I teach you the art of life. But it can be called also the art of death. They are both the same.

Question 2:




It is one of the eternal questions.

The East has come up with something very close to the truth. There are religions born in India and religions born outside India; the religions born outside all believe in one life -- that is, seventy years. Naturally, one is in a hurry; one has to be in a hurry -- such a small life and so much to do, so much to experience, so much to explore. That's why the Western mind is speedy, wanting to do everything faster and faster, quickly, because his conception of life is too small. You cannot blame him.

The religions born in India have an eternal expanse -- life after life. There is no hurry, there is no haste. But man is so stupid that you solve one question, and out of the solution a thousand other questions will arise. The idea of many lives was really to help you to relax: there is no hurry; the eternity is yours, so don't run, just walk the way you go for a morning walk -- at ease, relaxed.

That was the idea of the people who gave the conception of reincarnation, but people are such that rather than becoming relaxed, they became lazy. They said, "There is no hurry, so why bother even to walk? Running is out of question but even to go for a morning walk, what is the need? Eternity is yours -- you can go any time for your morning walk."

The East became poor because of this, because no technology was evolved. Technology is just to make things quickly, to produce things faster than man can do with his own hands. The people remained poor, went on becoming poorer. The idea was good, but the consequences proved not to be good.

The West has just the opposite idea -- of a small life. It created great tension and anxiety, but it created technology, scientific developments, richness, comfort, luxuries; it created everything. But the man inside was lost, because he was always running. He was never where he was; he was always going for something else. And that goal where you can stop never comes. So in the West people have means of speed, and they are going fast. But don't ask them, "Where are you going?" Don't waste their time in asking such stupid questions! All that matters is that they are going fast; it does not matter where they are going and why they are going.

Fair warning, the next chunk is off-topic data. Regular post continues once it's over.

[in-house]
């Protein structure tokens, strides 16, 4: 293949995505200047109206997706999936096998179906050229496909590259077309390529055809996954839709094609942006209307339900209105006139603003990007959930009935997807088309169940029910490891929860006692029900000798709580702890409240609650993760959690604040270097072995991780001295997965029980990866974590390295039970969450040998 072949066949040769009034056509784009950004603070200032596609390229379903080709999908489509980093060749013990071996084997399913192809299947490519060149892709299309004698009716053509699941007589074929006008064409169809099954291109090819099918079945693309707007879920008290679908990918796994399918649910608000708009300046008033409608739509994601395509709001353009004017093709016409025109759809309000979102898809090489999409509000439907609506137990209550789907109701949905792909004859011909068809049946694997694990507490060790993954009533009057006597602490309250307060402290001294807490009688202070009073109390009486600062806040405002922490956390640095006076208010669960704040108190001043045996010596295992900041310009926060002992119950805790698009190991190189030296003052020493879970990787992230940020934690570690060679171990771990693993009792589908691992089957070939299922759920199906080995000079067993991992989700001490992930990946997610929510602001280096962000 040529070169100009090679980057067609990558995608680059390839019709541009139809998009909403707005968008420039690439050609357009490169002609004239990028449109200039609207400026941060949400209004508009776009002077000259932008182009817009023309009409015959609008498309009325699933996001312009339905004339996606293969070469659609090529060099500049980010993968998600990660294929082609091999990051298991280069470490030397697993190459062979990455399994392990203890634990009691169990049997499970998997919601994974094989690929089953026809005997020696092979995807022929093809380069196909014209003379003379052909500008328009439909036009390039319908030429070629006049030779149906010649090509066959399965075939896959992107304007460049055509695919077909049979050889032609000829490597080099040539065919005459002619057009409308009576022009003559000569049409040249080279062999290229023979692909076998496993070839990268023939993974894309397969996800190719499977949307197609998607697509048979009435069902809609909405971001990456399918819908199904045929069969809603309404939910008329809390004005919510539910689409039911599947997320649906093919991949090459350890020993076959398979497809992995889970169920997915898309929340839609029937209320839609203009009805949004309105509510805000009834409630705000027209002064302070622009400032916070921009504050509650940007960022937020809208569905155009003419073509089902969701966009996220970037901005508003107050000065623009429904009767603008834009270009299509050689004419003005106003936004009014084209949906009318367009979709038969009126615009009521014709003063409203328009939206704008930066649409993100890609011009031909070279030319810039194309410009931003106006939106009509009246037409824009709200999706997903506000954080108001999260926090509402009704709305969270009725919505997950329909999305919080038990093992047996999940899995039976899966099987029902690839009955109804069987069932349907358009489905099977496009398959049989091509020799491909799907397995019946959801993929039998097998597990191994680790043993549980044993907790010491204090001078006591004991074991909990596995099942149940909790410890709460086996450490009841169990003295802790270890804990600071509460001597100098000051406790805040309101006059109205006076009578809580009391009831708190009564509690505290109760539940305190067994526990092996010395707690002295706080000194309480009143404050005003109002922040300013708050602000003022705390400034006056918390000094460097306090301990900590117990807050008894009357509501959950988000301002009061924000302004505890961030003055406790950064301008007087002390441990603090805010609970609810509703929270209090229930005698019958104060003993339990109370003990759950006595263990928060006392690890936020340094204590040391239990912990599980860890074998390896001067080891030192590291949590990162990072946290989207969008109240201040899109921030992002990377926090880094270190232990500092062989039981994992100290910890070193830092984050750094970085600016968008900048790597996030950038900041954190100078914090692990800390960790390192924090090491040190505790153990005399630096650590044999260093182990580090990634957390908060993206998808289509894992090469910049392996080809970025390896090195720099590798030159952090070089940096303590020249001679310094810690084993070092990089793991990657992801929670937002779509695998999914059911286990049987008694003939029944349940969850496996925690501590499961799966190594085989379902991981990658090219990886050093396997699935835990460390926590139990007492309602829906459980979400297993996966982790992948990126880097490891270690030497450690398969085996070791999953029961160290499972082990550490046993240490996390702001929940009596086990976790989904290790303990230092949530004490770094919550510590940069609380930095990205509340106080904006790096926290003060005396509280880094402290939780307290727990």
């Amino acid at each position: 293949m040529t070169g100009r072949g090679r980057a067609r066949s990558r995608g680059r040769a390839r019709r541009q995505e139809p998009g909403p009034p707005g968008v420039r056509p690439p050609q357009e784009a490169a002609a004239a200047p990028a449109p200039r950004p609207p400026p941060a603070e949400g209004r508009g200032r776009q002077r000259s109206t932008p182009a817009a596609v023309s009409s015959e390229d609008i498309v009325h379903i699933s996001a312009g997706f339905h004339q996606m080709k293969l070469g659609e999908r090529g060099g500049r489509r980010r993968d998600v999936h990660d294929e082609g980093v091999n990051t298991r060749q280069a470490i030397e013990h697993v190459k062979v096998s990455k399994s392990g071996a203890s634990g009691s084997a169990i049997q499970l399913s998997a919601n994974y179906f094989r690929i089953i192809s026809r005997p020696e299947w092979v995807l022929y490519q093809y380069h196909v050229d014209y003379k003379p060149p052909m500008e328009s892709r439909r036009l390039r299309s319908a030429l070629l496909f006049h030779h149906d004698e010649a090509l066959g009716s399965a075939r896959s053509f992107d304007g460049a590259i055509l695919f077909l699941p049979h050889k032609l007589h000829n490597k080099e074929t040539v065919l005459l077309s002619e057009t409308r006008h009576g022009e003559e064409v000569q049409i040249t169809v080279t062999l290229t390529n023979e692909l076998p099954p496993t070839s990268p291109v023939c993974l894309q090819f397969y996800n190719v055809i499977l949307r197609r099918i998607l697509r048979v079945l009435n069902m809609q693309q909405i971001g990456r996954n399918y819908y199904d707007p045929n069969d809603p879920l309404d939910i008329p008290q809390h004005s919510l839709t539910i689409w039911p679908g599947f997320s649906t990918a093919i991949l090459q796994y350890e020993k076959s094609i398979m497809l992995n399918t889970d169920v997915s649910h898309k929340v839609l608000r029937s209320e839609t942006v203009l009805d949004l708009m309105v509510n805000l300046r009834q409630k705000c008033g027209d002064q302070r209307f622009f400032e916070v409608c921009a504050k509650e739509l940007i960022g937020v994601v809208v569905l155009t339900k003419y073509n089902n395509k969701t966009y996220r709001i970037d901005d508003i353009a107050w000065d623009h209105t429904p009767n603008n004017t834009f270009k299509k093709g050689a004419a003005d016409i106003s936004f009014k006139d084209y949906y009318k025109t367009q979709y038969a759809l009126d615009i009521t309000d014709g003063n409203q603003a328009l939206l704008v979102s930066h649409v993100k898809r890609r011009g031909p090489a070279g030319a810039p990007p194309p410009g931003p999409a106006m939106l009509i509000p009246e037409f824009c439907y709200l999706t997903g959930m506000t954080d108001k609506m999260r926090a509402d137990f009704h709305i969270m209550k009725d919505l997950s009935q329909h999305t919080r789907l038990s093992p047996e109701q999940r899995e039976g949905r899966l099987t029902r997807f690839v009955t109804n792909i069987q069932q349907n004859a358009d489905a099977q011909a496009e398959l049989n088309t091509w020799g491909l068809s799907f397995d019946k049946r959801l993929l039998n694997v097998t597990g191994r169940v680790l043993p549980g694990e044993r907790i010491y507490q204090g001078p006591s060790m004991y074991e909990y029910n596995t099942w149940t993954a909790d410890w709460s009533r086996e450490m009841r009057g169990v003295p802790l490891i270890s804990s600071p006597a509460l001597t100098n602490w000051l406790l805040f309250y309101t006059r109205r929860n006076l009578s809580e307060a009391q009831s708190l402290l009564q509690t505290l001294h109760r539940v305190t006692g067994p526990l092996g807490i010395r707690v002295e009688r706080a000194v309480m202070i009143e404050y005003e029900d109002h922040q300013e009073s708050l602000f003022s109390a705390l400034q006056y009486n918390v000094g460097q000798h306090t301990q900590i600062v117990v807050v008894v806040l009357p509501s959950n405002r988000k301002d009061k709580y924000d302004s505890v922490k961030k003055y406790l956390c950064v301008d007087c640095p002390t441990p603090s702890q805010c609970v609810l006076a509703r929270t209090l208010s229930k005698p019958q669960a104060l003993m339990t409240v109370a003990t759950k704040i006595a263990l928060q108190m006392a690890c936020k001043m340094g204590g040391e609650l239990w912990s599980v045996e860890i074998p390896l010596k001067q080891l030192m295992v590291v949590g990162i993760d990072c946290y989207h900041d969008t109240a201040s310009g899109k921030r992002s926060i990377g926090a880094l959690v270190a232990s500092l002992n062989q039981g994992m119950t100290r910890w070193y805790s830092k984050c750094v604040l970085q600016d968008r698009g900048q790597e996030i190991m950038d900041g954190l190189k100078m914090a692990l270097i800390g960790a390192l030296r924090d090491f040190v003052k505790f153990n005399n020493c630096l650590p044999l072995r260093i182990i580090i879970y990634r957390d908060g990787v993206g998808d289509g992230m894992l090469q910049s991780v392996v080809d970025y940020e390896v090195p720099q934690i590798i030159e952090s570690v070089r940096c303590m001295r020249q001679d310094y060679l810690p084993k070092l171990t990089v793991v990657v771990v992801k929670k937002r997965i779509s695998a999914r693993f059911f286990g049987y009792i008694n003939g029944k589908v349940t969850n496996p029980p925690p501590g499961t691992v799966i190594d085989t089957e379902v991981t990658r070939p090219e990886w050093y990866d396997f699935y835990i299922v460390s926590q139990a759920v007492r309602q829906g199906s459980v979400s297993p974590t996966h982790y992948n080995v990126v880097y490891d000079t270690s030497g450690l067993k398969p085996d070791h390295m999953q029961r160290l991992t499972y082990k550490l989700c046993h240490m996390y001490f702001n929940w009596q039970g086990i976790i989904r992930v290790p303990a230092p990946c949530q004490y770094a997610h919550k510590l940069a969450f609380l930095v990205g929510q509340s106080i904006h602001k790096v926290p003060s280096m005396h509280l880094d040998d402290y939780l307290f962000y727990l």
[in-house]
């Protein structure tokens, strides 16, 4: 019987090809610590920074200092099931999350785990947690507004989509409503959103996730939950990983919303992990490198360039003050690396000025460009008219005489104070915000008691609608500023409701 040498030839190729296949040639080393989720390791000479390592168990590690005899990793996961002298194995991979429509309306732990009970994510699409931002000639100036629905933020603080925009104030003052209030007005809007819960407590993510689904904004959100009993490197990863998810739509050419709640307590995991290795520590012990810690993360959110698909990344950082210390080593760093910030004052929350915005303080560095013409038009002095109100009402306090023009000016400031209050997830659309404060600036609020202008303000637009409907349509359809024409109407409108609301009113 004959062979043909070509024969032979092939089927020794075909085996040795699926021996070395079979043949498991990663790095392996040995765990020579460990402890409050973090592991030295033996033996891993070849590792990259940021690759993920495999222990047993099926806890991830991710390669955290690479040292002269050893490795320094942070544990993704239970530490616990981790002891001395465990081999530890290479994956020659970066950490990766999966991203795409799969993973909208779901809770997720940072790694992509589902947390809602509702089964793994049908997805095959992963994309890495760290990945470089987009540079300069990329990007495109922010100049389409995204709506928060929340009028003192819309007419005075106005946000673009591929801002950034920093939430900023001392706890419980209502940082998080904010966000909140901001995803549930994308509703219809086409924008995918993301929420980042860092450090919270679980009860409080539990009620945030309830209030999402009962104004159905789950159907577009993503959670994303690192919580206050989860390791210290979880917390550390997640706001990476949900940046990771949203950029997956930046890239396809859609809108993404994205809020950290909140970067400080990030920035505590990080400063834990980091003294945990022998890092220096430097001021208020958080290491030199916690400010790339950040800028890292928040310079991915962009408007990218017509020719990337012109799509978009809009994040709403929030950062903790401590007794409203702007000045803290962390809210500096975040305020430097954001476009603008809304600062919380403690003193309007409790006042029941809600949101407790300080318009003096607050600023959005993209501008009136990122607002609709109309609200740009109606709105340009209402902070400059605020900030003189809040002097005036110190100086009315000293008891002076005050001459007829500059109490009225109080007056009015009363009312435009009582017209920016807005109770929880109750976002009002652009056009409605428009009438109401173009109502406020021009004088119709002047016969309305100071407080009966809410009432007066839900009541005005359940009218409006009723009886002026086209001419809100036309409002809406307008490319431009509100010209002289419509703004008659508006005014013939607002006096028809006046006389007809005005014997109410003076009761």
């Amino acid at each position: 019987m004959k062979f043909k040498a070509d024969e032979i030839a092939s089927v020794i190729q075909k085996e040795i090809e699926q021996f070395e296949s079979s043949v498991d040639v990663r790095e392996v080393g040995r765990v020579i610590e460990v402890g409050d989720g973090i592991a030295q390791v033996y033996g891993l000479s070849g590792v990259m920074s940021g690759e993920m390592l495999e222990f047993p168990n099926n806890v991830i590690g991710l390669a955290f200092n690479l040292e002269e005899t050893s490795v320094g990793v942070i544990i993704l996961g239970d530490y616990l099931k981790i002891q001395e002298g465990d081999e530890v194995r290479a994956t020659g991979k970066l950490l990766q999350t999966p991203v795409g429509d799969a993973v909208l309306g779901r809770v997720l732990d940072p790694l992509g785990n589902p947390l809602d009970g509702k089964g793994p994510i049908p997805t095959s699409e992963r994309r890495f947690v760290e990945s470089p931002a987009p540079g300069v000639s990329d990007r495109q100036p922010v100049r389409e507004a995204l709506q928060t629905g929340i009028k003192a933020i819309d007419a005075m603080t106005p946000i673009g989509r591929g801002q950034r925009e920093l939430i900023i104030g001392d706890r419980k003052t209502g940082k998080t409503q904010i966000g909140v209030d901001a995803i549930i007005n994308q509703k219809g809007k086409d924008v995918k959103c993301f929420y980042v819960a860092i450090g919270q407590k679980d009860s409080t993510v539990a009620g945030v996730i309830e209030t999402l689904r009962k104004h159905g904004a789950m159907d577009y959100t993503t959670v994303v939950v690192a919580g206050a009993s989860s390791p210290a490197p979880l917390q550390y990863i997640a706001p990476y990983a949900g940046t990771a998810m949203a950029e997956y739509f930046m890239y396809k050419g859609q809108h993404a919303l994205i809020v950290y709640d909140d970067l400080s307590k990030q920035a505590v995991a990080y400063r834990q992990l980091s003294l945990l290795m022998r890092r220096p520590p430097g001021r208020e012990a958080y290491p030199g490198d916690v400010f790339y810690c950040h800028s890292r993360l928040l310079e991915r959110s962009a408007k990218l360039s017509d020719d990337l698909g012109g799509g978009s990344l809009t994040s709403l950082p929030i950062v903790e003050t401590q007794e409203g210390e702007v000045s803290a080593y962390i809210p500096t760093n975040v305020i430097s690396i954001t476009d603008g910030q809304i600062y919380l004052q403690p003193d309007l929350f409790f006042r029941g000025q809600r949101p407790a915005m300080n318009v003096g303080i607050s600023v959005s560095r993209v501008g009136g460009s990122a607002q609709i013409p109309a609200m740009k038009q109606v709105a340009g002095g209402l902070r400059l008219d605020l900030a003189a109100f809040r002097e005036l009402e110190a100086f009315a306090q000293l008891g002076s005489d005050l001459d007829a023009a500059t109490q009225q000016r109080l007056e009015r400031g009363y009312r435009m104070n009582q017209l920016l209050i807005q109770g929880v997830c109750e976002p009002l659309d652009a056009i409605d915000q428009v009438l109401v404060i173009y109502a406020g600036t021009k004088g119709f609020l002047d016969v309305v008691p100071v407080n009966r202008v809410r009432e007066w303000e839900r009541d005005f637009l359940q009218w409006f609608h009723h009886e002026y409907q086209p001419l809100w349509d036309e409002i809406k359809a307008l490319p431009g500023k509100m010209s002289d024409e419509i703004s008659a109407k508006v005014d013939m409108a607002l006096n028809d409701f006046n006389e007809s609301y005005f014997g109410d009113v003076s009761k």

Both ideas have failed. Eastern religions have not been of help; Western religions have not been of help. They both tried to give you an idea, but they never gave you an insight into your own being.

That's where I differ.

For example, your question is that you understand, "Relax and let the grass grow by itself," but still you go on pushing.

No, you don't understand. The first thing for you to understand is that you don't understand the meaning of the grass growing by itself. If you understand that, the pushing, the forcing, will disappear. When I say it will disappear, I am not saying it will stop. It will differ with different people.

If you understand what it means that the grass grows by itself... such a vast universe is going so silently, so peacefully; millions of solar systems, millions of stars moving day in, day out, from eternity to eternity... If you understand that existence is happening, it is not doing, then if pushing is your nature you will accept it. It is not a question of stopping it, because that will be again doing. You simply understand that things are happening, that this is how you are: that you push, that you force. Then there is a great acceptance of it, and in that acceptance, the tension disappears.

For a few others the pushing may disappear -- if it is not part of their nature, if they are imitating somebody else, if they are competing with somebody else and because everybody else is pushing, they are pushing. It may stop, understanding that things are happening, and you need not unnecessarily bother about them; you can enjoy silently the way things are happening. You can contribute without any anxiety anything that comes naturally to you; but not beyond that.

So each individual will have different things happening out of the same understanding. If pushing is your nature, then there is nothing wrong in it. Enjoy it, push as much as you can -- but with a song and with a dance, and without being worried that you are pushing.

This is you. This is your grass, and it grows this way. There are grasses and grasses.

Just one thing has to be remembered, that anything that you are doing is joyfully done, rejoicingly done -- that's enough. Different people will be doing different things, and the world needs that different people should do different things. It is the richness of the world, that all are not alike, and should not be alike. But on one point they should meet; and that is the cosmic center of being relaxed.